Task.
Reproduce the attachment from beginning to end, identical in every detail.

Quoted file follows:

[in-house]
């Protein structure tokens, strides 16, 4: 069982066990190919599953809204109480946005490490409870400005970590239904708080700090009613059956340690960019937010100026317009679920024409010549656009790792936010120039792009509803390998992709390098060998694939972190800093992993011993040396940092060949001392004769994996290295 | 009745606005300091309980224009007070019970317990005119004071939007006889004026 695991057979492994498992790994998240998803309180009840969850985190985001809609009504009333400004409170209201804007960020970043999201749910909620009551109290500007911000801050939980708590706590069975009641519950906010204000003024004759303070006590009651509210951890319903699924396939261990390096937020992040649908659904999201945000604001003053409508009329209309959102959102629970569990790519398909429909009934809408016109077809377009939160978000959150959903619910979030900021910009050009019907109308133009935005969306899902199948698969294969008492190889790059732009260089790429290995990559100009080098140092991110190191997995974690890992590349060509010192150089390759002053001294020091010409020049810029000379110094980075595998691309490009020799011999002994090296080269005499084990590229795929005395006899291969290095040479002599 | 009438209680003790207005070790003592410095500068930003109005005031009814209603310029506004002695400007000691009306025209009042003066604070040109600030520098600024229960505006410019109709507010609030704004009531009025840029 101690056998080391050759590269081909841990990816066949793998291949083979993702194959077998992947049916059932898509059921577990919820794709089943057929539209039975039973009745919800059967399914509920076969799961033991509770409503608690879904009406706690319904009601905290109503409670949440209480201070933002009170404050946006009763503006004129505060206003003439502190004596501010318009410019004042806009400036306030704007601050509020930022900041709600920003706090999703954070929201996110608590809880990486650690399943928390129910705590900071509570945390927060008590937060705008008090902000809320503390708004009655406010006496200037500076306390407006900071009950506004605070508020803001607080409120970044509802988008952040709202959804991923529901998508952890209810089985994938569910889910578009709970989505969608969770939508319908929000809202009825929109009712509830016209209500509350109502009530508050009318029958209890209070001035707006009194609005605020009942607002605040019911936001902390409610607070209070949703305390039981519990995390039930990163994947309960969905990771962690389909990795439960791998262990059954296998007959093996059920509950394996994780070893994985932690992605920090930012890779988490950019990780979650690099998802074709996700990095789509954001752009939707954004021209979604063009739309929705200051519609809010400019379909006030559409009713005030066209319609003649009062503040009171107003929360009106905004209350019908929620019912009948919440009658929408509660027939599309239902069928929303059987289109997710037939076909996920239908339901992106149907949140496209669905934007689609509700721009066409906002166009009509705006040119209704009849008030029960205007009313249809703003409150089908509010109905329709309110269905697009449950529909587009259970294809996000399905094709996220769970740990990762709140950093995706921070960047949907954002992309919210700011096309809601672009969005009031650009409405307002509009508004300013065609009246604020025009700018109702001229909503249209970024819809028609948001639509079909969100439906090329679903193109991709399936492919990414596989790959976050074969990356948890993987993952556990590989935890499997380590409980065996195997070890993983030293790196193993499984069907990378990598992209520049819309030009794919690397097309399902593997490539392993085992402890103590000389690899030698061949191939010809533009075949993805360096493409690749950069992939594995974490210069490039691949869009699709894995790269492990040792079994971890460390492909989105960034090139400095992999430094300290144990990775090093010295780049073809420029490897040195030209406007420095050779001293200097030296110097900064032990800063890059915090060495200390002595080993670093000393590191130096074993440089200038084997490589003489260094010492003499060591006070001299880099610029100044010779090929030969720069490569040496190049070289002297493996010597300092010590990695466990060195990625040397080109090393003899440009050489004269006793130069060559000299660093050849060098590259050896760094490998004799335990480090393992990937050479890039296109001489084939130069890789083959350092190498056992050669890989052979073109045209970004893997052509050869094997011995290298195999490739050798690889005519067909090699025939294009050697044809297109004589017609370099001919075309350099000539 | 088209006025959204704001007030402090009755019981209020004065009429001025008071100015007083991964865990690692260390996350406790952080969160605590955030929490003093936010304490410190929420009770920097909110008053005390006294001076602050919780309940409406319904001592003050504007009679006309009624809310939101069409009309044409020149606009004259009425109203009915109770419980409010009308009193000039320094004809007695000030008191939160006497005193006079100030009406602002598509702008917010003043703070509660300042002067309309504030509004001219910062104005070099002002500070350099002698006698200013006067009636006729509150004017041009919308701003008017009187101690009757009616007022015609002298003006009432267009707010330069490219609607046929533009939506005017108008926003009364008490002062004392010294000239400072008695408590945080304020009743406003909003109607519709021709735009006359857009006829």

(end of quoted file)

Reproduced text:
[in-house]
């Protein structure tokens, strides 16, 4: 069982066990190919599953809204109480946005490490409870400005970590239904708080700090009613059956340690960019937010100026317009679920024409010549656009790792936010120039792009509803390998992709390098060998694939972190800093992993011993040396940092060949001392004769994996290295 | 009745606005300091309980224009007070019970317990005119004071939007006889004026 695991057979492994498992790994998240998803309180009840969850985190985001809609009504009333400004409170209201804007960020970043999201749910909620009551109290500007911000801050939980708590706590069975009641519950906010204000003024004759303070006590009651509210951890319903699924396939261990390096937020992040649908659904999201945000604001003053409508009329209309959102959102629970569990790519398909429909009934809408016109077809377009939160978000959150959903619910979030900021910009050009019907109308133009935005969306899902199948698969294969008492190889790059732009260089790429290995990559100009080098140092991110190191997995974690890992590349060509010192150089390759002053001294020091010409020049810029000379110094980075595998691309490009020799011999002994090296080269005499084990590229795929005395006899291969290095040479002599 | 009438209680003790207005070790003592410095500068930003109005005031009814209603310029506004002695400007000691009306025209009042003066604070040109600030520098600024229960505006410019109709507010609030704004009531009025840029 101690056998080391050759590269081909841990990816066949793998291949083979993702194959077998992947049916059932898509059921577990919820794709089943057929539209039975039973009745919800059967399914509920076969799961033991509770409503608690879904009406706690319904009601905290109503409670949440209480201070933002009170404050946006009763503006004129505060206003003439502190004596501010318009410019004042806009400036306030704007601050509020930022900041709600920003706090999703954070929201996110608590809880990486650690399943928390129910705590900071509570945390927060008590937060705008008090902000809320503390708004009655406010006496200037500076306390407006900071009950506004605070508020803001607080409120970044509802988008952040709202959804991923529901998508952890209810089985994938569910889910578009709970989505969608969770939508319908929000809202009825929109009712509830016209209500509350109502009530508050009318029958209890209070001035707006009194609005605020009942607002605040019911936001902390409610607070209070949703305390039981519990995390039930990163994947309960969905990771962690389909990795439960791998262990059954296998007959093996059920509950394996994780070893994985932690992605920090930012890779988490950019990780979650690099998802074709996700990095789509954001752009939707954004021209979604063009739309929705200051519609809010400019379909006030559409009713005030066209319609003649009062503040009171107003929360009106905004209350019908929620019912009948919440009658929408509660027939599309239902069928929303059987289109997710037939076909996920239908339901992106149907949140496209669905934007689609509700721009066409906002166009009509705006040119209704009849008030029960205007009313249809703003409150089908509010109905329709309110269905697009449950529909587009259970294809996000399905094709996220769970740990990762709140950093995706921070960047949907954002992309919210700011096309809601672009969005009031650009409405307002509009508004300013065609009246604020025009700018109702001229909503249209970024819809028609948001639509079909969100439906090329679903193109991709399936492919990414596989790959976050074969990356948890993987993952556990590989935890499997380590409980065996195997070890993983030293790196193993499984069907990378990598992209520049819309030009794919690397097309399902593997490539392993085992402890103590000389690899030698061949191939010809533009075949993805360096493409690749950069992939594995974490210069490039691949869009699709894995790269492990040792079994971890460390492909989105960034090139400095992999430094300290144990990775090093010295780049073809420029490897040195030209406007420095050779001293200097030296110097900064032990800063890059915090060495200390002595080993670093000393590191130096074993440089200038084997490589003489260094010492003499060591006070001299880099610029100044010779090929030969720069490569040496190049070289002297493996010597300092010590990695466990060195990625040397080109090393003899440009050489004269006793130069060559000299660093050849060098590259050896760094490998004799335990480090393992990937050479890039296109001489084939130069890789083959350092190498056992050669890989052979073109045209970004893997052509050869094997011995290298195999490739050798690889005519067909090699025939294009050697044809297109004589017609370099001919075309350099000539 | 088209006025959204704001007030402090009755019981209020004065009429001025008071100015007083991964865990690692260390996350406790952080969160605590955030929490003093936010304490410190929420009770920097909110008053005390006294001076602050919780309940409406319904001592003050504007009679006309009624809310939101069409009309044409020149606009004259009425109203009915109770419980409010009308009193000039320094004809007695000030008191939160006497005193006079100030009406602002598509702008917010003043703070509660300042002067309309504030509004001219910062104005070099002002500070350099002698006698200013006067009636006729509150004017041009919308701003008017009187101690009757009616007022015609002298003006009432267009707010330069490219609607046929533009939506005017108008926003009364008490002062004392010294000239400072008695408590945080304020009743406003909003109607519709021709735009006359857009006829």